Jaguar has gone back to the future with the car that has been described as a make or break for the company.

The Birmingham-built XF sports saloon made its world debut at the International Automotive Show in Frankfurt yesterday.

The car received a rapturous welcome when a silver grey model was unveiled by managing director Bibiana Boerio.

Its reception at Europe's largest automotive show is likely to be closely observed by bidders who are circling Jaguar and its sister company Land Rover.

The two companies, which together employ 15,000 people in the Midlands, have been put up for sale by parent company Ford as the American carmaker looks to stem losses of $12.7 billion last year.

Private equity groups Cerberus, One Equity, TPG and Ripplewood are among the firms meeting Jaguar-Land Rover executives at present, along with Indian industrial groups Tata and Mahindra & Mahindra.

The XF, which was designed at the Whitley Design Centre in Coventry, is about to enter production at the Castle Bromwich plant later this year.

It is due to go head to head with the Audi A6 BMW 5-series and Mercedes E Class when it goes on sale in March, with prices starting at £33,900.

Jaguar is aiming the car at a new group of customers who were put off by the retro styling of the S-Type, which the XF is replacing.

Ian Callum, Jaguar's director of design, said the XF marked a radical styling and design direction intended to reverse years of falling sales.

Among the innovative features, Jaguar has done away with a gear stick in favour of a dial and padels.

To succeed, the car must become by far Jaguar's biggest seller.

Sales dipped below 75,000 last year, a performance which contributed to losses of £258 million in the UK alone, although Ford insists Jaguar is close to breaking even.

Mr Callum said by opting for a futuristic look, Jaguar was returning to the values held by its late founder, Sir William Lyons, and was exemplified by the launch of the E-type in 1962.

He said: "People forget that Bill Lyons always looked forward, never back. We shouldn't be seen as a quaint old English company; and we'd seriously like to sell some cars too.

"The cars produced by Jaguar were always very modern looking, so in a way we are going back to the future. This is a great example of what can be achieved in the West Midlands. It will be very successful and very profitable.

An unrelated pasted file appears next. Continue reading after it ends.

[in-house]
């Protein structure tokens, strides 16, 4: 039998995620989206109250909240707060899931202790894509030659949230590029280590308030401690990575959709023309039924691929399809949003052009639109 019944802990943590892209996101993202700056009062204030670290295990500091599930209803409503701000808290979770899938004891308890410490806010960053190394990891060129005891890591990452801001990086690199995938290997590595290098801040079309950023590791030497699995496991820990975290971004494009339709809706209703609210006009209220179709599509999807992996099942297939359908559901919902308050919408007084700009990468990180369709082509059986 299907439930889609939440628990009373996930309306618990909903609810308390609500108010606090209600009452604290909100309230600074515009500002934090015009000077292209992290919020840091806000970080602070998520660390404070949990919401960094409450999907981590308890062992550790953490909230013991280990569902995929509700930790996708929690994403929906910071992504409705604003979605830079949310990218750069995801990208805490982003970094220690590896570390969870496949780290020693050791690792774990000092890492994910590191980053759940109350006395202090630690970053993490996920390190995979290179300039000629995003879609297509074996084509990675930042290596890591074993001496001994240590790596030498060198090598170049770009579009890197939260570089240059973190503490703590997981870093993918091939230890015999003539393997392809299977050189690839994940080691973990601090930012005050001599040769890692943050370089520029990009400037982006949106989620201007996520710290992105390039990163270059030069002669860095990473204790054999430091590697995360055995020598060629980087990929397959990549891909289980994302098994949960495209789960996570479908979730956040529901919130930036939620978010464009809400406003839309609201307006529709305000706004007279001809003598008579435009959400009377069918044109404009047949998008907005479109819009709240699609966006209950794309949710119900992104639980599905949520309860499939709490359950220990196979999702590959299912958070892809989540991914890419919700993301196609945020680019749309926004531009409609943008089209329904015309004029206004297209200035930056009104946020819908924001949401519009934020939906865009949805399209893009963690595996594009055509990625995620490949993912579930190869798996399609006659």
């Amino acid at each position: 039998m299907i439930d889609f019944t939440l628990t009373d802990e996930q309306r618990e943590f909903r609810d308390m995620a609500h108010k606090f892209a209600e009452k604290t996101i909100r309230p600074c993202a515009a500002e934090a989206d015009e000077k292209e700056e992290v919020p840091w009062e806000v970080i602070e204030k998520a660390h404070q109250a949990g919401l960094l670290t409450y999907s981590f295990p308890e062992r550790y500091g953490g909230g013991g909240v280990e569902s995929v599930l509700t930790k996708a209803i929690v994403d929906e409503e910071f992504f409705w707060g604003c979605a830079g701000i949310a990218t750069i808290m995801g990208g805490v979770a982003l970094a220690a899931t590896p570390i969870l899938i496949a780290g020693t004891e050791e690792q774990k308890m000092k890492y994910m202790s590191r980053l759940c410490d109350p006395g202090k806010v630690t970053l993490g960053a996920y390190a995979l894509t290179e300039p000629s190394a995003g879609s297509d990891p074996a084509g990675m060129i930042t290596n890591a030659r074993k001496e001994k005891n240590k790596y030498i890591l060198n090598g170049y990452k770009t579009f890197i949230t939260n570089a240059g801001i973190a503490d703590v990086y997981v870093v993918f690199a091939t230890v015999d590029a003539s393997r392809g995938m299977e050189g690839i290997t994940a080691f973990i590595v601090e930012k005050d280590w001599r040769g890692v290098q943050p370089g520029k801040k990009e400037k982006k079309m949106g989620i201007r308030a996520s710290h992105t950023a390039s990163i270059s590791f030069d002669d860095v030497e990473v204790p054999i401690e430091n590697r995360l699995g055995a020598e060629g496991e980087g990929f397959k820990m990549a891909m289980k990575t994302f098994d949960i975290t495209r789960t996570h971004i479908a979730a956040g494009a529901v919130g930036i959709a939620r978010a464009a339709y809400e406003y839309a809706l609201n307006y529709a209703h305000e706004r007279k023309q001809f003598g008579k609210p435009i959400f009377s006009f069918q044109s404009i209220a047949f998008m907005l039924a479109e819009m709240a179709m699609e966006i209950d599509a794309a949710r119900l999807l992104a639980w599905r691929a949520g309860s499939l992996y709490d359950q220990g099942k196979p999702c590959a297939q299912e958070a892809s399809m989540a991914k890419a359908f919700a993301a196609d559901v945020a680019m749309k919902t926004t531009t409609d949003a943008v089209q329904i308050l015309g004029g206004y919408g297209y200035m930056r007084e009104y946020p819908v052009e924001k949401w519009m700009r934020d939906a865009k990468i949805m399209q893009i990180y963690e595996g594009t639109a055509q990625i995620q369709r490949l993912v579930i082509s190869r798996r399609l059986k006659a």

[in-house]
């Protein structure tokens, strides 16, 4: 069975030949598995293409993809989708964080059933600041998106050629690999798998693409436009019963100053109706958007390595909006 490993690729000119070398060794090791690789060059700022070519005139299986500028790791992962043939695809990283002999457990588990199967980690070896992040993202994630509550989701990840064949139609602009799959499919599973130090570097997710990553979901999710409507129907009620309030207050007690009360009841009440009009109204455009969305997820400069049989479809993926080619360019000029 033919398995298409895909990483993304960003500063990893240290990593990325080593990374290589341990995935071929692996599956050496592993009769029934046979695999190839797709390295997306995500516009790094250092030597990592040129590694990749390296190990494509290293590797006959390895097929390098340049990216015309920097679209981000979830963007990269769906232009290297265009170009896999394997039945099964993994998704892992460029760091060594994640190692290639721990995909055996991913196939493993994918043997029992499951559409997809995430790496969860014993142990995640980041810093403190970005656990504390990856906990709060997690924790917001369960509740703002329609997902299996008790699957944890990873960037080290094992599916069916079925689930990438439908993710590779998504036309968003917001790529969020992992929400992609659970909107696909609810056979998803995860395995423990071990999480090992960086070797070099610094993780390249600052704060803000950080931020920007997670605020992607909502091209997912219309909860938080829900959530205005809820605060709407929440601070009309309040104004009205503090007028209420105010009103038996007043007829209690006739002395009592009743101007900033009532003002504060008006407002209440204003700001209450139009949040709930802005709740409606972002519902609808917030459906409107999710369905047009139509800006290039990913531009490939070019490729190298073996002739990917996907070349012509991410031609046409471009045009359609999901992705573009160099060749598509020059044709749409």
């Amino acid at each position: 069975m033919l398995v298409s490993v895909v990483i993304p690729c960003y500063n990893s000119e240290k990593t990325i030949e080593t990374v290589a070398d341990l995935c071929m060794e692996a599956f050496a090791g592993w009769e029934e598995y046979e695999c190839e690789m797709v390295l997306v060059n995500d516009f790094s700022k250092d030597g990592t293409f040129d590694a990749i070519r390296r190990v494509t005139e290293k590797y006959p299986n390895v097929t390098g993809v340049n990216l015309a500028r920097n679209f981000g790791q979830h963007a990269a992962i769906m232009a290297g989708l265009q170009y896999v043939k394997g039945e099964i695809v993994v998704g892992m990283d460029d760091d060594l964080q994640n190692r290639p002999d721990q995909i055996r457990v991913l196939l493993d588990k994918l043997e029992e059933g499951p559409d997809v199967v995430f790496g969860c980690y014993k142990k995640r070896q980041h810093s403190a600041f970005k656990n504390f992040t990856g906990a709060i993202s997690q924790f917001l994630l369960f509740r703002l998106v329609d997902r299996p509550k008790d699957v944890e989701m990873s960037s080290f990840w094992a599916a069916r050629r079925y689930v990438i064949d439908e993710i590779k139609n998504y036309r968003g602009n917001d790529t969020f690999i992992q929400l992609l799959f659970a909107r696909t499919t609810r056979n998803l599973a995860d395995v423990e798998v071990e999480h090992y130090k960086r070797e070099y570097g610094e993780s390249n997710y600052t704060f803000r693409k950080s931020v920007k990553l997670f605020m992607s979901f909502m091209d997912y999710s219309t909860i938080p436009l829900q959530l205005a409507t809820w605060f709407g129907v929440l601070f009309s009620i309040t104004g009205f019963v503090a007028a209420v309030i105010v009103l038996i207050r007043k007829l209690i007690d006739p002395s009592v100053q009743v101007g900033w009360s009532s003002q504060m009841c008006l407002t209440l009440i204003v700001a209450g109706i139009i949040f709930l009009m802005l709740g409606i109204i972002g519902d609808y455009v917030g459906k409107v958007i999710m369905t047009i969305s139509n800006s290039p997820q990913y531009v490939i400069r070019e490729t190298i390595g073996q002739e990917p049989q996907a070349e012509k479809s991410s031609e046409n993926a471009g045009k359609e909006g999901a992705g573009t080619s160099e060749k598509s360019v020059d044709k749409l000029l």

"My hope is that this gets people away from thinking a Jaguar is something their dad would drive to something they want to drive."

Geoff Cousins, UK managing director of Jaguar, said he wanted to see an end to the uncertainty over the sale of business which had hurt dealers.

But there had already been more than 4,000 inquiries about the car, which he was sure would be a success.

He said: "Previously Jaguar has had some of the emotional pull for our products, but this car gives the rational side as well. It looks beautiful but you can get five people into it. It has best in class residuals, and very competitive maintenance costs.

"For the first time we can give our Germanic friends a run for their money."

The car was also aimed at attracting new customers to Jaguar, whose average age is 52 at present.

"I believe this car will bring in younger people, as well as keeping loyal customers as well. Of course it is a make or break car. The XK started the renaissance of Jaguar, this takes it to a whole new level.

"It gives everybody at Jaguar, from the guy on the floor at the dealership to me at head office the confidence to say look at this. It's a brilliant car as good, as anything else on the road. Don't underestimate the confidence that gives people.

"It completely overwhelms any news about the company being sold. People cannot look at this car and fail to be impressed. I think the Jaguar brand is strong, this will lift it again."

One industry source, who asked not to be named, said: "Jaguar absolutely needs this car to be a success; if it fails there will be no more company or it will just become a niche player.

"But it is sufficiently good enough and bold enough to do it. It is too good to fail."